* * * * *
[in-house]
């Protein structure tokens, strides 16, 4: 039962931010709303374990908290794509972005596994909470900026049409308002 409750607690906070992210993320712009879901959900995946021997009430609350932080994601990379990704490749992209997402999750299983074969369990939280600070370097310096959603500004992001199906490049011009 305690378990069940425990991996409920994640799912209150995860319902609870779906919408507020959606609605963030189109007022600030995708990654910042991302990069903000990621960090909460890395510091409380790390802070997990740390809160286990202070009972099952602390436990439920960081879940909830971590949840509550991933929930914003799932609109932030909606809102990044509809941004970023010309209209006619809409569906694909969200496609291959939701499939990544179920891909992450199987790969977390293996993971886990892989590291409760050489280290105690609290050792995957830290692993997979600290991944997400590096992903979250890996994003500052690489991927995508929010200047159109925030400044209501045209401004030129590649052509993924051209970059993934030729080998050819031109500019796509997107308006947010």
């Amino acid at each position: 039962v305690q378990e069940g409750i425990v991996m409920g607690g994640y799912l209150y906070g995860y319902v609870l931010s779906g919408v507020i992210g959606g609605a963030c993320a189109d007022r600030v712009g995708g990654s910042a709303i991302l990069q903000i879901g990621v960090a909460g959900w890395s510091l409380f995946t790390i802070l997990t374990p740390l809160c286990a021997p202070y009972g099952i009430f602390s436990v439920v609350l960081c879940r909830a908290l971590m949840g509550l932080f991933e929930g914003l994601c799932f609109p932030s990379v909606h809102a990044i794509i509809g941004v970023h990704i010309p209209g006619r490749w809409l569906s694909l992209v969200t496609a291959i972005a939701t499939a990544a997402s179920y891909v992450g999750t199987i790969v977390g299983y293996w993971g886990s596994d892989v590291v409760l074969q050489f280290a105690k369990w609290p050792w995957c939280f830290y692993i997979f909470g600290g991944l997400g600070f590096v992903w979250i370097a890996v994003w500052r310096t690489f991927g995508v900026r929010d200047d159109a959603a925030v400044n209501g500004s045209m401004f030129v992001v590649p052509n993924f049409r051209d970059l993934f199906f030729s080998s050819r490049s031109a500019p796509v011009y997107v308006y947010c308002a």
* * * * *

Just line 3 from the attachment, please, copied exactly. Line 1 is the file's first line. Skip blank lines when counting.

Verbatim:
């Amino acid at each position: 039962v305690q378990e069940g409750i425990v991996m409920g607690g994640y799912l209150y906070g995860y319902v609870l931010s779906g919408v507020i992210g959606g609605a963030c993320a189109d007022r600030v712009g995708g990654s910042a709303i991302l990069q903000i879901g990621v960090a909460g959900w890395s510091l409380f995946t790390i802070l997990t374990p740390l809160c286990a021997p202070y009972g099952i009430f602390s436990v439920v609350l960081c879940r909830a908290l971590m949840g509550l932080f991933e929930g914003l994601c799932f609109p932030s990379v909606h809102a990044i794509i509809g941004v970023h990704i010309p209209g006619r490749w809409l569906s694909l992209v969200t496609a291959i972005a939701t499939a990544a997402s179920y891909v992450g999750t199987i790969v977390g299983y293996w993971g886990s596994d892989v590291v409760l074969q050489f280290a105690k369990w609290p050792w995957c939280f830290y692993i997979f909470g600290g991944l997400g600070f590096v992903w979250i370097a890996v994003w500052r310096t690489f991927g995508v900026r929010d200047d159109a959603a925030v400044n209501g500004s045209m401004f030129v992001v590649p052509n993924f049409r051209d970059l993934f199906f030729s080998s050819r490049s031109a500019p796509v011009y997107v308006y947010c308002a």